7. PAIN AND GLORY (Pedro Almodòvar, Spain)

Cinema history is littered with filmmakers who turned the camera on themselves - stories of tortured artists, great men burdened great talent. It would be easy to dismiss these films as mere vanity projects, tales of self-aggrandizement by mostly male filmmakers who see themselves as saddled with great genius that no one else could possibly understand. However, there's something much more humble and self-reflective in Pedro Almodóvar's Pain and Glory, an ostensible act of self-reflection that seems to flow directly from the filmmaker's heart rather than his own ego.

It is through his protagonist, an obvious avatar for Almodóvar himself, that the filmmaker subverts the trope of the struggling genius and the women who inspired him, putting a queer twist on what has become a kind of cinematic indulgence for straight filmmakers. Here we see a gay filmmaker baring his soul and exploring the roots of his own sexuality in ways once only afforded to straight artists, and the results are bracing and often deeply moving. This is not the same Almodóvar who made Matador and Law of Desifre - this is a film that finds the filmmaker in a much more reflective mode, more reminiscent of his work in Bad Education, a film with which Pain and Glory shares a similar thematic outlook. Yet by the time the film reaches its wrenching, revelatory conclusion, Almodóvar manages to re-contextualize everything we've just seen. It's one of the most stunning film endings of the year, and yet it's so quietly earth-shattering that its power is almost disarming. It's the kind of film that cements Almodóvar in the pantheon of great artists, and it does so without ego or pretense, an understated glory that finds devastating beauty in the wreckage of a lifetime of mistakes and missed opportunities as only the cinema could have given us.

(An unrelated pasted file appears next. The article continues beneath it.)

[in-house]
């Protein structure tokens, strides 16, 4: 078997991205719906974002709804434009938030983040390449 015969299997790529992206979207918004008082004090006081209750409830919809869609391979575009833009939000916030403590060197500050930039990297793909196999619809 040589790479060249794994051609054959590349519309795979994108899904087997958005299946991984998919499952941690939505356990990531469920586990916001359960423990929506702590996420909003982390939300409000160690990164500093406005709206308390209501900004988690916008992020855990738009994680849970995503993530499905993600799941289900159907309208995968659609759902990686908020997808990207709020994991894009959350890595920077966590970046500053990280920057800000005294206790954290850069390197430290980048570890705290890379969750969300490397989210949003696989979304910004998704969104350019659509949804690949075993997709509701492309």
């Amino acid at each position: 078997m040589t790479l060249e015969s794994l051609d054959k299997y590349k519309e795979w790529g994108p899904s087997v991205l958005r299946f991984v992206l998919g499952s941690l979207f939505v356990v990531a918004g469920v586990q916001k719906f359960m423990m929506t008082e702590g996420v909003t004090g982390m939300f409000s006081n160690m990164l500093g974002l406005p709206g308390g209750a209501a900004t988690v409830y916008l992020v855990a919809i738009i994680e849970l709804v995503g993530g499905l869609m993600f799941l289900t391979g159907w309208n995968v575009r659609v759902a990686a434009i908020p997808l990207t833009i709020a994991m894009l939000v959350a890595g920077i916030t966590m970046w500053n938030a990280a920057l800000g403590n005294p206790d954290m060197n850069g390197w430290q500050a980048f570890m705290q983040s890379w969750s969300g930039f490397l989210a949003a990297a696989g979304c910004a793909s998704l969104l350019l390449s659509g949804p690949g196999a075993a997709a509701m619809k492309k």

8. LONG DAY'S JOURNEY INTO NIGHT (Bi Gan, China)

Much has been made about the one-shot prowess of Sam Mendes's 1917, and while that film is certainly a dazzling achievement, the year's most impressive single take shot is in Bi Gan's neon-soaked Neo-noir, Long Day's Journey into Night.

Like something out of a dream, Bi takes us on a journey through time and memory, plunging us into its protagonist's tortured search for a mysterious woman from his past. Before long we find ourselves deep into a mystery for which there may be no answer, at once an existential nightmare and an Antonioni-esque exploration of the human mind. Its final, hour-long single take tracking shot is not only a marvel of technical ingenuity, it's like an out-of-body experience that shatters the boundaries of what cinema can do.


9. A BEAUTIFUL DAY IN THE NEIGHBORHOOD (Marielle Heller, USA)

Marielle Heller's A Beautiful Day in the Neighborhood is a much darker, more complicated film than its marketing would suggest. While Tom Hanks' Mr. Rogers has been at the forefront of the film's marketing campaign, the film really isn't about Mr. Rogers at all; it's an emotionally thorny family drama about a cynical and wounded man coming to terms with his trauma and taking the first steps toward mending the rifts in his family.

This movie goes to some dark places, but it emerges hopeful. No other film this year has felt quite so cathartic. It’s not so much about Mr. Rogers as it is the idea we all have of him - and rather than deify him, it humanizes him, as a human being like all of us, but who found a way to deal with the hurt inside. There's some really emotionally complex, powerful stuff here, and Heller navigates it with great care, deftly speaking to the part of all of us where child that we were meets the adult that we are.